skip to main content

Title: Spatial patterns in phage- Rhizobium coevolutionary interactions across regions of common bean domestication

Bacteriophages play significant roles in the composition, diversity, and evolution of bacterial communities. Despite their importance, it remains unclear how phage diversity and phage-host interactions are spatially structured. Local adaptation may play a key role. Nitrogen-fixing symbiotic bacteria, known as rhizobia, have been shown to locally adapt to domesticated common bean at its Mesoamerican and Andean sites of origin. This may affect phage-rhizobium interactions. However, knowledge about the diversity and coevolution of phages with their respective Rhizobium populations is lacking. Here, through the study of four phage-Rhizobium communities in Mexico and Argentina, we show that both phage and host diversity is spatially structured. Cross-infection experiments demonstrated that phage infection rates were higher overall in sympatric rhizobia than in allopatric rhizobia except for one Argentinean community, indicating phage local adaptation and host maladaptation. Phage-host interactions were shaped by the genetic identity and geographic origin of both the phage and the host. The phages ranged from specialists to generalists, revealing a nested network of interactions. Our results suggest a key role of local adaptation to resident host bacterial communities in shaping the phage genetic and phenotypic composition, following a similar spatial pattern of diversity and coevolution to that in the host.

more » « less
Author(s) / Creator(s):
; ; ; ; ; ; ;
Publisher / Repository:
Oxford University Press
Date Published:
Journal Name:
The ISME Journal
Medium: X Size: p. 2092-2106
["p. 2092-2106"]
Sponsoring Org:
National Science Foundation
More Like this
  1. Dudley, Edward G. (Ed.)
    ABSTRACT Bacteriophages (phages) are currently available for use by the food industry to control the foodborne pathogen Listeria monocytogenes . Although phage biocontrols are effective under specific conditions, their use can select for phage-resistant bacteria that repopulate phage-treated environments. Here, we performed short-term coevolution experiments to investigate the impact of single phages and a two-phage cocktail on the regrowth of phage-resistant L. monocytogenes and the adaptation of the phages to overcome this resistance. We used whole-genome sequencing to identify mutations in the target host that confer phage resistance and in the phages that alter host range. We found that infections with Listeria phages LP-048, LP-125, or a combination of both select for different populations of phage-resistant L. monocytogenes bacteria with different regrowth times. Phages isolated from the end of the coevolution experiments were found to have gained the ability to infect phage-resistant mutants of L. monocytogenes and L. monocytogenes strains previously found to be broadly resistant to phage infection. Phages isolated from coinfected cultures were identified as recombinants of LP-048 and LP-125. Interestingly, recombination events occurred twice independently in a locus encoding two proteins putatively involved in DNA binding. We show that short-term coevolution of phages and their hosts can be utilized to obtain mutant and recombinant phages with adapted host ranges. These laboratory-evolved phages may be useful for limiting the emergence of phage resistance and for targeting strains that show general resistance to wild-type (WT) phages. IMPORTANCE Listeria monocytogenes is a life-threatening bacterial foodborne pathogen that can persist in food processing facilities for years. Phages can be used to control L. monocytogenes in food production, but phage-resistant bacterial subpopulations can regrow in phage-treated environments. Coevolution experiments were conducted on a Listeria phage-host system to provide insight into the genetic variation that emerges in both the phage and bacterial host under reciprocal selective pressure. As expected, mutations were identified in both phage and host, but additionally, recombination events were shown to have repeatedly occurred between closely related phages that coinfected L. monocytogenes . This study demonstrates that in vitro evolution of phages can be utilized to expand the host range and improve the long-term efficacy of phage-based control of L. monocytogenes . This approach may also be applied to other phage-host systems for applications in biocontrol, detection, and phage therapy.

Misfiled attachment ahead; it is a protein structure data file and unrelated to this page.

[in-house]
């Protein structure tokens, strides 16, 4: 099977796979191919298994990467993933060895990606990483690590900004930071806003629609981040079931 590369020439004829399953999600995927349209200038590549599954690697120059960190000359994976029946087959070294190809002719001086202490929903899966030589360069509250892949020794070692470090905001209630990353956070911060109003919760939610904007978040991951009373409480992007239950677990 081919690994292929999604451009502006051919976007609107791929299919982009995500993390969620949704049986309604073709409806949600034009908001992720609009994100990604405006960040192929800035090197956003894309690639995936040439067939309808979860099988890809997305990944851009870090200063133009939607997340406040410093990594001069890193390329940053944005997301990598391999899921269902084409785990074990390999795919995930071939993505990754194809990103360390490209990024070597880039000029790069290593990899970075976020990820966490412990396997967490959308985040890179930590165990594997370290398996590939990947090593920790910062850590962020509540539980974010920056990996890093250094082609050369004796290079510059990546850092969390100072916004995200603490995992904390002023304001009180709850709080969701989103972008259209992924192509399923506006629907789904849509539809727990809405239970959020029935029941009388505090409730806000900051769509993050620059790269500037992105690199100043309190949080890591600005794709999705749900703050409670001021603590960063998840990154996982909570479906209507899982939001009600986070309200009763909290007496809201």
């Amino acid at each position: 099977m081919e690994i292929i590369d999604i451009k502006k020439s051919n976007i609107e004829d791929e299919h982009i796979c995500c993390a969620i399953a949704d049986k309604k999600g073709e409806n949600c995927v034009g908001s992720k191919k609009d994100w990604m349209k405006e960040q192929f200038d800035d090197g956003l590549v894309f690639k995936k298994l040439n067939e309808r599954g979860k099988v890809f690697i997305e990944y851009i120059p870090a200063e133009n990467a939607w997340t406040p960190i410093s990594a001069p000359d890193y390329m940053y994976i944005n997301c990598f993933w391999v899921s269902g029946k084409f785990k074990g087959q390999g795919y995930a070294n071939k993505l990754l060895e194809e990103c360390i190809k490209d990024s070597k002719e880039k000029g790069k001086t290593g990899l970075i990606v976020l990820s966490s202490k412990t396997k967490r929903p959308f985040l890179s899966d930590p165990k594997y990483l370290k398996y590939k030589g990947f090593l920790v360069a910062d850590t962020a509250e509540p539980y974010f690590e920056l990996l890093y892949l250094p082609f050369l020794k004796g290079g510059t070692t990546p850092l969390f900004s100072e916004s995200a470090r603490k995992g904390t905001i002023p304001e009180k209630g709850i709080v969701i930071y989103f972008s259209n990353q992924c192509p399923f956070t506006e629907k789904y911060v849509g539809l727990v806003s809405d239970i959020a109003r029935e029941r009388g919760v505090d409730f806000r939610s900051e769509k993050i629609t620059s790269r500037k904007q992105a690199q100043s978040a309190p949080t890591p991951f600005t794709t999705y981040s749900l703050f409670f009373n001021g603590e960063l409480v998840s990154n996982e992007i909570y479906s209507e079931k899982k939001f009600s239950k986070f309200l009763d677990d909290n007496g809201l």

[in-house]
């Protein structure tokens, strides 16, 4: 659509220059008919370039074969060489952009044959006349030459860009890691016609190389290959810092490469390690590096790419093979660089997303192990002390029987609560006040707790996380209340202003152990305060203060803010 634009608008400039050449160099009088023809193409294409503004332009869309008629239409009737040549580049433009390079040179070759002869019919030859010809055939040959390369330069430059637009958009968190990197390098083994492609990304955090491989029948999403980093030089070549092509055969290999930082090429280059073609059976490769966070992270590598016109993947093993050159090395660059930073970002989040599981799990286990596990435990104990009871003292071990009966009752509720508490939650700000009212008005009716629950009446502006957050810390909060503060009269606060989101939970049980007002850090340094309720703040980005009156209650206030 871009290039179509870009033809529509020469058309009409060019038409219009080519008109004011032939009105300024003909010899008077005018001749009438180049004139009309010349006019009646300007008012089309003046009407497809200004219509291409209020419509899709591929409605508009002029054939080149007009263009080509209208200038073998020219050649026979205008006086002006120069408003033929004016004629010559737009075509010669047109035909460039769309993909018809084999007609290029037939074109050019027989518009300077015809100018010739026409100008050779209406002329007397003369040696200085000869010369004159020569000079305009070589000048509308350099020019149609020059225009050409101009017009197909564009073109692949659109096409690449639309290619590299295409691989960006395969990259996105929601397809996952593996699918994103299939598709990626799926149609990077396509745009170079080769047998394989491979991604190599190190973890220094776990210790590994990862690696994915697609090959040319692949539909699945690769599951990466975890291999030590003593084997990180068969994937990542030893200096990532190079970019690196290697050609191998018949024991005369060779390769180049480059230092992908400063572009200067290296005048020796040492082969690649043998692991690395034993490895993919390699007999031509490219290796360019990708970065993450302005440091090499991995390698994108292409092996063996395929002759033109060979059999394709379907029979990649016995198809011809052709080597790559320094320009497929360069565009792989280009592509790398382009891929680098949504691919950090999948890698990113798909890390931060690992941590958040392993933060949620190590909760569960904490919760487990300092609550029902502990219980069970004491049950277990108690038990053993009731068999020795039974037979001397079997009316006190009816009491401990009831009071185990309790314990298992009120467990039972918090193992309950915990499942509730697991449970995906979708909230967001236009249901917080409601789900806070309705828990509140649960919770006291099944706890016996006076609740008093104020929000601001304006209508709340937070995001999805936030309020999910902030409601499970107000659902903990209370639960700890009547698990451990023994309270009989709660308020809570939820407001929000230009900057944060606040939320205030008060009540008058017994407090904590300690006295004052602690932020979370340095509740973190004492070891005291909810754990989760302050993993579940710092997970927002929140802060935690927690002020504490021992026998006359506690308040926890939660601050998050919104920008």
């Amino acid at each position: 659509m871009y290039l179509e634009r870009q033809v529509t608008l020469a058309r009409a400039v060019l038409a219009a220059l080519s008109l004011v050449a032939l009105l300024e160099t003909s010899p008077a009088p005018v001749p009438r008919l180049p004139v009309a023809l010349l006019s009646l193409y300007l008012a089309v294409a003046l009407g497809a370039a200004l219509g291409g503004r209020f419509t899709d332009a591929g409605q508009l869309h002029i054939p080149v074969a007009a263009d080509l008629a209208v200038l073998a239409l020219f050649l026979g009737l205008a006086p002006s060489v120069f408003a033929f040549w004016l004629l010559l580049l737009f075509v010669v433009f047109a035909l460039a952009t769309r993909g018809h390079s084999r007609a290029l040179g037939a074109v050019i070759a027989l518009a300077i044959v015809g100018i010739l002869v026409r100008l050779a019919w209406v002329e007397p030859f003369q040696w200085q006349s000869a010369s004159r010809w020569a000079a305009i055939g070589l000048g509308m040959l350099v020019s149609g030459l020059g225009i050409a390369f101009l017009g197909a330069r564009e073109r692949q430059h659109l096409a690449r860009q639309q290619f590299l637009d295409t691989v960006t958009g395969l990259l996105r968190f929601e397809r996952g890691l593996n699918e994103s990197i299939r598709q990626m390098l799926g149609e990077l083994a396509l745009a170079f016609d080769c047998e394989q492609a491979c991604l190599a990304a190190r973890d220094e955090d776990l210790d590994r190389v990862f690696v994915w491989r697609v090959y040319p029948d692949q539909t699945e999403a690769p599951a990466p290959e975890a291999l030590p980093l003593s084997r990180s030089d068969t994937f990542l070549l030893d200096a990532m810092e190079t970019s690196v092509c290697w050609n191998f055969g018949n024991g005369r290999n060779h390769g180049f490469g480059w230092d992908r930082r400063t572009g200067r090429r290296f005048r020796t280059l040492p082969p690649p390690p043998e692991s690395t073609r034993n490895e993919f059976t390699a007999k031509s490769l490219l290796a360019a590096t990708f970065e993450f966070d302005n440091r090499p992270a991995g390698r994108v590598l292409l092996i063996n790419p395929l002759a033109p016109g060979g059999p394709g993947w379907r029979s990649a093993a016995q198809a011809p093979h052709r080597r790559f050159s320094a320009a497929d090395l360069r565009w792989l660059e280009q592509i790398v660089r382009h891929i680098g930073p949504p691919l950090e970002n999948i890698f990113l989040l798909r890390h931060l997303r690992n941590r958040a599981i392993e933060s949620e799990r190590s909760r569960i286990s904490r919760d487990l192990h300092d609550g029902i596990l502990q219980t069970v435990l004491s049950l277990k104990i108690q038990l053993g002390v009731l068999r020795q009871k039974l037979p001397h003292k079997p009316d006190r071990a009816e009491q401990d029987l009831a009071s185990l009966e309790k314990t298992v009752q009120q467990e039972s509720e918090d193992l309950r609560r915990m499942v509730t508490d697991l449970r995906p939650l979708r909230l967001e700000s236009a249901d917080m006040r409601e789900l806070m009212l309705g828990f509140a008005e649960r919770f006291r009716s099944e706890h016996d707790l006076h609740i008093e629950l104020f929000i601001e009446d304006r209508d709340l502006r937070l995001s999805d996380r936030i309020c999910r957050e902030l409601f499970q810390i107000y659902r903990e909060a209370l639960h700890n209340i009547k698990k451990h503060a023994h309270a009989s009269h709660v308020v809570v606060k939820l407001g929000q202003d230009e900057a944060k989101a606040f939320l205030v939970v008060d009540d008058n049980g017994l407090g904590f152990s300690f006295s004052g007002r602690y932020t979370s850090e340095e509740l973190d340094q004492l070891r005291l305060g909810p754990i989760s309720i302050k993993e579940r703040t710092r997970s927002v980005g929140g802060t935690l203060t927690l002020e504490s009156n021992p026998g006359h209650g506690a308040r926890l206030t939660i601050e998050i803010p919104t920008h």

more » « less
  2. Hendrickson, Heather (Ed.)
    Abstract Bacteria and lytic viruses (phages) engage in highly dynamic coevolutionary interactions over time, yet we have little idea of how transient selection by phages might shape the future evolutionary trajectories of their host populations. To explore this question, we generated genetically diverse phage-resistant mutants of the bacterium Pseudomonas syringae. We subjected the panel of mutants to prolonged experimental evolution in the absence of phages. Some populations re-evolved phage sensitivity, whereas others acquired compensatory mutations that reduced the costs of resistance without altering resistance levels. To ask whether these outcomes were driven by the initial genetic mechanisms of resistance, we next evolved independent replicates of each individual mutant in the absence of phages. We found a strong signature of historical contingency: some mutations were highly reversible across replicate populations, whereas others were highly entrenched. Through whole-genome sequencing of bacteria over time, we also found that populations with the same resistance gene acquired more parallel sets of mutations than populations with different resistance genes, suggesting that compensatory adaptation is also contingent on how resistance initially evolved. Our study identifies an evolutionary ratchet in bacteria–phage coevolution and may explain previous observations that resistance persists over time in some bacterial populations but is lost in others. We add to a growing body of work describing the key role of phages in the ecological and evolutionary dynamics of their host communities. Beyond this specific trait, our study provides a new insight into the genetic architecture of historical contingency, a crucial component of interpreting and predicting evolution.